Charles Dickens >> The Pickwick Papers (page 50)

In the contemplative mood which these words had awakened,Mr. Samuel Weller walked forth from the Great White Horsewhen his father had left him; and bending his steps towards St.Clement's Church, endeavoured to dissipate his melancholy, bystrolling among its ancient precincts. He had loitered about, forsome time, when he found himself in a retired spot--a kind ofcourtyard of venerable appearance--which he discovered had noother outlet than the turning by which he had entered. He wasabout retracing his steps, when he was suddenly transfixed to thespot by a sudden appearance; and the mode and manner of thisappearance, we now proceed to relate.

Mr. Samuel Weller had been staring up at the old brick housesnow and then, in his deep abstraction, bestowing a wink uponsome healthy-looking servant girl as she drew up a blind, orthrew open a bedroom window, when the green gate of a gardenat the bottom of the yard opened, and a man having emergedtherefrom, closed the green gate very carefully after him, andwalked briskly towards the very spot where Mr. Weller was standing.

Now, taking this, as an isolated fact, unaccompanied by anyattendant circumstances, there was nothing very extraordinary init; because in many parts of the world men do come out ofgardens, close green gates after them, and even walk brisklyaway, without attracting any particular share of public observation.It is clear, therefore, that there must have been something inthe man, or in his manner, or both, to attract Mr. Weller'sparticular notice. Whether there was, or not, we must leave thereader to determine, when we have faithfully recorded thebehaviour of the individual in question.

When the man had shut the green gate after him, he walked,as we have said twice already, with a brisk pace up the courtyard;but he no sooner caught sight of Mr. Weller than he faltered, andstopped, as if uncertain, for the moment, what course to adopt.As the green gate was closed behind him, and there was no otheroutlet but the one in front, however, he was not long in perceivingthat he must pass Mr. Samuel Weller to get away. He thereforeresumed his brisk pace, and advanced, staring straight beforehim. The most extraordinary thing about the man was, that hewas contorting his face into the most fearful and astonishinggrimaces that ever were beheld. Nature's handiwork never wasdisguised with such extraordinary artificial carving, as the manhad overlaid his countenance with in one moment.

'Well!' said Mr. Weller to himself, as the man approached.'This is wery odd. I could ha' swore it was him.'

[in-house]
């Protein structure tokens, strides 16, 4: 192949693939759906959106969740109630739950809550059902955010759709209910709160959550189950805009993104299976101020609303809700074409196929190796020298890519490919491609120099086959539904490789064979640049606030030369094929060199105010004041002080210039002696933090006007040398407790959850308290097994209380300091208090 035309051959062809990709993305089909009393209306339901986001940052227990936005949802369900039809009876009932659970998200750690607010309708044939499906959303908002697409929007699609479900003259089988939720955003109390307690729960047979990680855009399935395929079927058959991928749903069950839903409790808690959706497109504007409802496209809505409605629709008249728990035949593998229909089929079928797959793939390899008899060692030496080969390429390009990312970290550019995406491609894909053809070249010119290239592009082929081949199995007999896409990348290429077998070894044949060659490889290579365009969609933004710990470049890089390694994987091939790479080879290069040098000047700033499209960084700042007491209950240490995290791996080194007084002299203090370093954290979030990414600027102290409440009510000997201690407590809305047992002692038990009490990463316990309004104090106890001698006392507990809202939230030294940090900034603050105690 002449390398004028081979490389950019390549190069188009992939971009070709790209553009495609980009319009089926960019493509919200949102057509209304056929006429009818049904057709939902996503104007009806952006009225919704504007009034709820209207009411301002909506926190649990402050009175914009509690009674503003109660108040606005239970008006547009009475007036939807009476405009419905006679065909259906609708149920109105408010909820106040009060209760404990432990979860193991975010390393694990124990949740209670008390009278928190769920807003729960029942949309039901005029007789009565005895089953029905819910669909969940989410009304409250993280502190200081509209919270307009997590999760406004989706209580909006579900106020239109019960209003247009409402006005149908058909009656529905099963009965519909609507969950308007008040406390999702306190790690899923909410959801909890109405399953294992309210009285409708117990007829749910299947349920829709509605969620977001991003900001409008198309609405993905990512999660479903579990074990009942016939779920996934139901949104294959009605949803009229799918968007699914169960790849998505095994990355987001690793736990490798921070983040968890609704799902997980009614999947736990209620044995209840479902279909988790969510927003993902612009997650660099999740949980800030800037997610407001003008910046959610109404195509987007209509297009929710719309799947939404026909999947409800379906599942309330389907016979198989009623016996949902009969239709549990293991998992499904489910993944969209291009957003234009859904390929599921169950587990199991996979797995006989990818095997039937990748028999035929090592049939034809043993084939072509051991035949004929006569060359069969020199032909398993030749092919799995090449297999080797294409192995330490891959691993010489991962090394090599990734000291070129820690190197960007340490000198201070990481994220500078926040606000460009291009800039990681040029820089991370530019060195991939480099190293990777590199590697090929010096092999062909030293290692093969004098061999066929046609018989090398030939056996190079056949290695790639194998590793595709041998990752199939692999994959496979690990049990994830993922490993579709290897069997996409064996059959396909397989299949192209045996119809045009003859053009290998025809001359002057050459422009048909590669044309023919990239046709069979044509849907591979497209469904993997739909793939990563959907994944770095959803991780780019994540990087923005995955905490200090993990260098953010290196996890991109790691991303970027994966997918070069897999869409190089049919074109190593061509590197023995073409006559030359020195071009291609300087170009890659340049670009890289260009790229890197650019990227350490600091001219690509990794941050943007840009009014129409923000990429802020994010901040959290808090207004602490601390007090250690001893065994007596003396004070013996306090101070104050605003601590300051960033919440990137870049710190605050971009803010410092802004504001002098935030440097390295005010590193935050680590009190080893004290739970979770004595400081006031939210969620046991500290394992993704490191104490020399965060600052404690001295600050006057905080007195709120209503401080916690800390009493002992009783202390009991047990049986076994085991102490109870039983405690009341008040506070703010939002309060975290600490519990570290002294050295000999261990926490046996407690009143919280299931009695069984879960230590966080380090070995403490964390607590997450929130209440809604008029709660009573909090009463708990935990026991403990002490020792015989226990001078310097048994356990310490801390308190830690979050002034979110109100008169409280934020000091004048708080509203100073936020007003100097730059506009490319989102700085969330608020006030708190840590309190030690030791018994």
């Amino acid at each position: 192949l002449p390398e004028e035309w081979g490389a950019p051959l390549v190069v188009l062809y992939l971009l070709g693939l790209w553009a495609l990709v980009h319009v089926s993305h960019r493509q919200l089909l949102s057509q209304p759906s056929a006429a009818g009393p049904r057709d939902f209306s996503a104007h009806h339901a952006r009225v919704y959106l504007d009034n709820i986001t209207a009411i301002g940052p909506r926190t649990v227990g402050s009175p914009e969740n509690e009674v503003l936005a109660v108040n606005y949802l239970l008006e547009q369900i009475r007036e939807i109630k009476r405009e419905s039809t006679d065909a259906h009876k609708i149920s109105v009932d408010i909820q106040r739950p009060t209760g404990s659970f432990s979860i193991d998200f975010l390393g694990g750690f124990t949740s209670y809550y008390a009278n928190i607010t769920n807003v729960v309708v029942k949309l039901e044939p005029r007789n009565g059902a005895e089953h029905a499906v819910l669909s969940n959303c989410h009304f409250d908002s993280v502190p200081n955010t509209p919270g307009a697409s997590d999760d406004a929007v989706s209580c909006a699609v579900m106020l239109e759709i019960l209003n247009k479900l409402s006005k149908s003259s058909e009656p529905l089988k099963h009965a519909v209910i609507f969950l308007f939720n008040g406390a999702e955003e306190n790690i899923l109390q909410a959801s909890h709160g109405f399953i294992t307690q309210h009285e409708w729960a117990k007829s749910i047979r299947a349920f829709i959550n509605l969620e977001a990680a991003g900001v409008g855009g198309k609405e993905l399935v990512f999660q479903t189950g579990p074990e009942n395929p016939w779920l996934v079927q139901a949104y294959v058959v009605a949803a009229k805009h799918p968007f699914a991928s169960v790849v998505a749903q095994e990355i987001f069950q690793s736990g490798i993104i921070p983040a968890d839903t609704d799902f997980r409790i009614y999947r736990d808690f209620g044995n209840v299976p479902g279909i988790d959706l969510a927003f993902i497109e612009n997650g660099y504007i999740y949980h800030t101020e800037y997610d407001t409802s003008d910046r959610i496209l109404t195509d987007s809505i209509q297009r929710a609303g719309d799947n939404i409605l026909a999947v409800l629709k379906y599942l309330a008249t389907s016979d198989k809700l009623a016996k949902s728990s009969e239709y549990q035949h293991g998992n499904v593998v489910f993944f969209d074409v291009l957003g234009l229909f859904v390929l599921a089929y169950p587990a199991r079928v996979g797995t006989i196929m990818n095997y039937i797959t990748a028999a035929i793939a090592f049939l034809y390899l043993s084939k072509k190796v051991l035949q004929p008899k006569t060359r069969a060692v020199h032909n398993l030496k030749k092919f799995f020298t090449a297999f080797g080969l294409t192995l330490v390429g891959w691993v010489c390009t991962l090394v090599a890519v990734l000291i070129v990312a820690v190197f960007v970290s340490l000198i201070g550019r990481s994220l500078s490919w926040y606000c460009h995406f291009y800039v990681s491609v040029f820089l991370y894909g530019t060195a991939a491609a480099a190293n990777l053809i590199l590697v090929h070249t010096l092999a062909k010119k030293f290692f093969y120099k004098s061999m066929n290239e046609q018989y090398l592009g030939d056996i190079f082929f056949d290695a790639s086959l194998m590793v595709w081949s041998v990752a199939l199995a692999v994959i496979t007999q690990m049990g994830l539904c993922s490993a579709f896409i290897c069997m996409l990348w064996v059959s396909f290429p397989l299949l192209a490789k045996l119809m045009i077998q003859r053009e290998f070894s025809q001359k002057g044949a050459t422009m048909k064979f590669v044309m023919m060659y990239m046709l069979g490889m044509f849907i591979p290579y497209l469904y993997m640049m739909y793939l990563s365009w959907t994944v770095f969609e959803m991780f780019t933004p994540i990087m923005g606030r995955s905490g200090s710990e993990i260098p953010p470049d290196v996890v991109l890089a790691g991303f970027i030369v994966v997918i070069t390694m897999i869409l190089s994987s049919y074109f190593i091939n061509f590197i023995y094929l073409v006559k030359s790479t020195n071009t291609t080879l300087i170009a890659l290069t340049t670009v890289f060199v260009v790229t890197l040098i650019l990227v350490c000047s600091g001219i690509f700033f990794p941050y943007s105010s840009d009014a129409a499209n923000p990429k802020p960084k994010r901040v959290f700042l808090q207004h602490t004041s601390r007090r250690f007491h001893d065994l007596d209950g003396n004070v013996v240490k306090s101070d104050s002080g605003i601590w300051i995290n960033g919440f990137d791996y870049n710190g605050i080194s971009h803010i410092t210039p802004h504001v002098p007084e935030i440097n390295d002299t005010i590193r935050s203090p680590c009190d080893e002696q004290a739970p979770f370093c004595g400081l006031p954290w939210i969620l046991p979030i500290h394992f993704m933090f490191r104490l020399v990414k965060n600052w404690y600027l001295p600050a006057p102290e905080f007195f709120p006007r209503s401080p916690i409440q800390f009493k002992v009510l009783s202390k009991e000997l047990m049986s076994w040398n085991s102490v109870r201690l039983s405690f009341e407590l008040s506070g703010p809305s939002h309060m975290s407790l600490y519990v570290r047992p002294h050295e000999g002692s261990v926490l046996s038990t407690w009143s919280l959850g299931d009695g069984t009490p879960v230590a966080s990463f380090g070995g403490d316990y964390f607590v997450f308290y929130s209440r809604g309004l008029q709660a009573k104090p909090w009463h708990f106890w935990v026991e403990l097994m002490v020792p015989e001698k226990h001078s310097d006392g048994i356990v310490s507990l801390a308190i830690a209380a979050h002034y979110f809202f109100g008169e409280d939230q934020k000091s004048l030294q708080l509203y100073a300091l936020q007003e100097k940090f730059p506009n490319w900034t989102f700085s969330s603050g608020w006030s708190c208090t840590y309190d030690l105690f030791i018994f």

Up came the man, and his face became more frightfullydistorted than ever, as he drew nearer.

'I could take my oath to that 'ere black hair and mulberry suit,'said Mr. Weller; 'only I never see such a face as that afore.'

As Mr. Weller said this, the man's features assumed anunearthly twinge, perfectly hideous. He was obliged to pass verynear Sam, however, and the scrutinising glance of that gentlemanenabled him to detect, under all these appalling twists of feature,something too like the small eyes of Mr. Job Trotter to beeasily mistaken.

'Hollo, you Sir!' shouted Sam fiercely.

The stranger stopped.

'Hollo!' repeated Sam, still more gruffly.

The man with the horrible face looked, with the greatestsurprise, up the court, and down the court, and in at the windowsof the houses--everywhere but at Sam Weller--and took anotherstep forward, when he was brought to again by another shout.

'Hollo, you sir!' said Sam, for the third time.

There was no pretending to mistake where the voice camefrom now, so the stranger, having no other resource, at lastlooked Sam Weller full in the face.

'It won't do, Job Trotter,' said Sam. 'Come! None o' that 'erenonsense. You ain't so wery 'andsome that you can afford tothrow avay many o' your good looks. Bring them 'ere eyes o'yourn back into their proper places, or I'll knock 'em out ofyour head. D'ye hear?'

As Mr. Weller appeared fully disposed to act up to the spirit ofthis address, Mr. Trotter gradually allowed his face to resume itsnatural expression; and then giving a start of joy, exclaimed,'What do I see? Mr. Walker!'

'Ah,' replied Sam. 'You're wery glad to see me, ain't you?'

'Glad!' exclaimed Job Trotter; 'oh, Mr. Walker, if you had butknown how I have looked forward to this meeting! It is toomuch, Mr. Walker; I cannot bear it, indeed I cannot.' And withthese words, Mr. Trotter burst into a regular inundation of tears,and, flinging his arms around those of Mr. Weller, embraced himclosely, in an ecstasy of joy.